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    Turtle Hole to Southern Julian Rocks via Cod Hole
    Michael McFadyen's Scuba Diving - Julian Rocks The Far and Mid North Coasts of New South Wales has the best beaches of any location in the world (and I defy anyone to show me better) which cover a length of coastline from the Queensland border to around Forster, just a few hundred kilometres north of Sydney. This spectacular section of coast runs about 600 kilometres and there are fantastic headlands and islands that make the coast one of the most popular areas in Australia for tourists. Byron Bay is such an area of the coast. Named in 1770 by Lieutenant James Cook, RN, commander of HM Bark Endeavour, after Lord Byron (well, he actually named the headland Cape Byron). Cape Byron is the eastern-most point of the Australian mainland.

    Located less than two kilometres north of Cape Byron and a bit further off the main Byron Bay beach, Julian Rocks is a bundle of rocks that covers a very small area. One of the first protected marine areas in NSW (and in fact, in Australia), Julian Rocks has a marine environment that is amazingly good. Despite this, very few divers from Sydney tend to visit Byron Bay as it is too far from Sydney to make it possible to be dived on a weekend (or even a long weekend for that matter). For more information, see my Byron Bay article.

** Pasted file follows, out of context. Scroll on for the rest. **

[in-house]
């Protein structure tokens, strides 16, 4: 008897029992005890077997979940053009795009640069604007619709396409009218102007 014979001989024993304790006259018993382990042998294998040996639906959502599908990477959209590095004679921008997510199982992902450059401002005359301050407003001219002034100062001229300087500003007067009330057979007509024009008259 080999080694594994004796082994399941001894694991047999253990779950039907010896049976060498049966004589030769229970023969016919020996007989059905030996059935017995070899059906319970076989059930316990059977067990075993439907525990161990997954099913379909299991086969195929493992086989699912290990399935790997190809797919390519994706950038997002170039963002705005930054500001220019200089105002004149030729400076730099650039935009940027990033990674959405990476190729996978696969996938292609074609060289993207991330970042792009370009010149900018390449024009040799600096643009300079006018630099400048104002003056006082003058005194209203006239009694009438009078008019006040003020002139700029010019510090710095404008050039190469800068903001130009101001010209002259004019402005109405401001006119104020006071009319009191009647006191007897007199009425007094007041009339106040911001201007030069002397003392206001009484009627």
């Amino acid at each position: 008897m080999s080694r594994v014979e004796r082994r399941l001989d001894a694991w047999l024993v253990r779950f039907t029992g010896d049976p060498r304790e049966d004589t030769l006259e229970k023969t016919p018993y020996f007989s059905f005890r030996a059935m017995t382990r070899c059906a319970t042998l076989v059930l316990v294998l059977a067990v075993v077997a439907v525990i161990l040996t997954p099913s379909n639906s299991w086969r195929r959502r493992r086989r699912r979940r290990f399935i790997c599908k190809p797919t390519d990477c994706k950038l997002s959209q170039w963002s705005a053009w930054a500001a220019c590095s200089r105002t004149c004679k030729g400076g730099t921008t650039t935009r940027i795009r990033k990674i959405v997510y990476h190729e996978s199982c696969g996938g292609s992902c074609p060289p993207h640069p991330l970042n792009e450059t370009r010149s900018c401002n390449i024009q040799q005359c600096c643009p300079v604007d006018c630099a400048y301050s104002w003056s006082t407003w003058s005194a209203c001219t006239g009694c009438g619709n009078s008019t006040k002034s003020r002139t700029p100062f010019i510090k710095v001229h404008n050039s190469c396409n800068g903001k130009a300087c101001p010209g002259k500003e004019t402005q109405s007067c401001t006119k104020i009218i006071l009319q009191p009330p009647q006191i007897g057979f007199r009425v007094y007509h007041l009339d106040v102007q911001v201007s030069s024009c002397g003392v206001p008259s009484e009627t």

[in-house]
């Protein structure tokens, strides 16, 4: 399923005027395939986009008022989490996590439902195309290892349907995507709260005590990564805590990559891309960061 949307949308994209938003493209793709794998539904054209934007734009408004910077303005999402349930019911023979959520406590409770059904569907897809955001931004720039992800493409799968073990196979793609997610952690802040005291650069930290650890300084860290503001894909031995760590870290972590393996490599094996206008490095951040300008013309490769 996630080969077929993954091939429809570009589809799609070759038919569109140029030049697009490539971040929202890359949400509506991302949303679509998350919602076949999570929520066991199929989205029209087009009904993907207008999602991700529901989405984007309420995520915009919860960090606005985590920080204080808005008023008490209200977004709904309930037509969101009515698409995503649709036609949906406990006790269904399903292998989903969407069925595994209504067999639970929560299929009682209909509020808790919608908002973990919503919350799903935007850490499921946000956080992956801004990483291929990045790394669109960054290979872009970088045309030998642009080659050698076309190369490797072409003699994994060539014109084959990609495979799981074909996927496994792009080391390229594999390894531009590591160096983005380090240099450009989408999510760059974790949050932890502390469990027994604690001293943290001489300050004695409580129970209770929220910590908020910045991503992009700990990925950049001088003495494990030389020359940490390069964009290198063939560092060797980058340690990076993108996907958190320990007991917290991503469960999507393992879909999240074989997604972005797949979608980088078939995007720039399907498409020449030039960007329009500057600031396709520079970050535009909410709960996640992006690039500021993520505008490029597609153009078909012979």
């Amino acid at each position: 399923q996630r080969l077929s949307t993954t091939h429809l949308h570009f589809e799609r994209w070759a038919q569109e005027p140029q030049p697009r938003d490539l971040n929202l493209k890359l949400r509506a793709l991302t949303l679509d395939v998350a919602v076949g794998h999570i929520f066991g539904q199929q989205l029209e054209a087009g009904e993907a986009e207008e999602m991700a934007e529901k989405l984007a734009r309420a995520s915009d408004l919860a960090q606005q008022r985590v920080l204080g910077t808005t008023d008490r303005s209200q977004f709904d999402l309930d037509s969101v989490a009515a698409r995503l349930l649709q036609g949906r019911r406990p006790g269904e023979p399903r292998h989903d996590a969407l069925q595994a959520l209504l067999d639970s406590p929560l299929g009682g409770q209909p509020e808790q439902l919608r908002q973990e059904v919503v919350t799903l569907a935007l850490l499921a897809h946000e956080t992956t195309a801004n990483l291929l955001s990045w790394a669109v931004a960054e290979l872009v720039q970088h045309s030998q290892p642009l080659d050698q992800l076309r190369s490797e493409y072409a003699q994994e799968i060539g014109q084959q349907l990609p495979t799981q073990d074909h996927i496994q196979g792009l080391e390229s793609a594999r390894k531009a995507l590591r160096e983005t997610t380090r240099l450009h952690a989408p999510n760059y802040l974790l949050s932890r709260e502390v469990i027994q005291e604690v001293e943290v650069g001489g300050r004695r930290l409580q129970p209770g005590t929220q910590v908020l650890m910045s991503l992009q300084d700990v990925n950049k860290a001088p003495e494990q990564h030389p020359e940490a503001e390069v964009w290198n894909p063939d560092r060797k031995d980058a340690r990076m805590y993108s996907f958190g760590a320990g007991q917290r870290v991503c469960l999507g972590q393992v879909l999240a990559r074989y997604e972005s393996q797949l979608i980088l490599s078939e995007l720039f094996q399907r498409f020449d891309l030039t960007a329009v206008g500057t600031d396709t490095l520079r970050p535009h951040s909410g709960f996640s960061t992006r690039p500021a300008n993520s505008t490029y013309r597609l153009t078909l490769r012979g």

After launching from the beach at Cape Byron, it is only a 10 minute run (at the most) out to Julian Rocks. For our first dive here, we are doing a drift dive from the Cod Hole to the Southern End via the Eastern side of the island. We enter the water at the mooring and drop to the bottom. The depth here is 9 to 10 metres and for a short distance the depth does not appreciably change. The rocky reef of the island slopes gently down to the sand here but on the eastern and southern side it drops vertically giving great walls.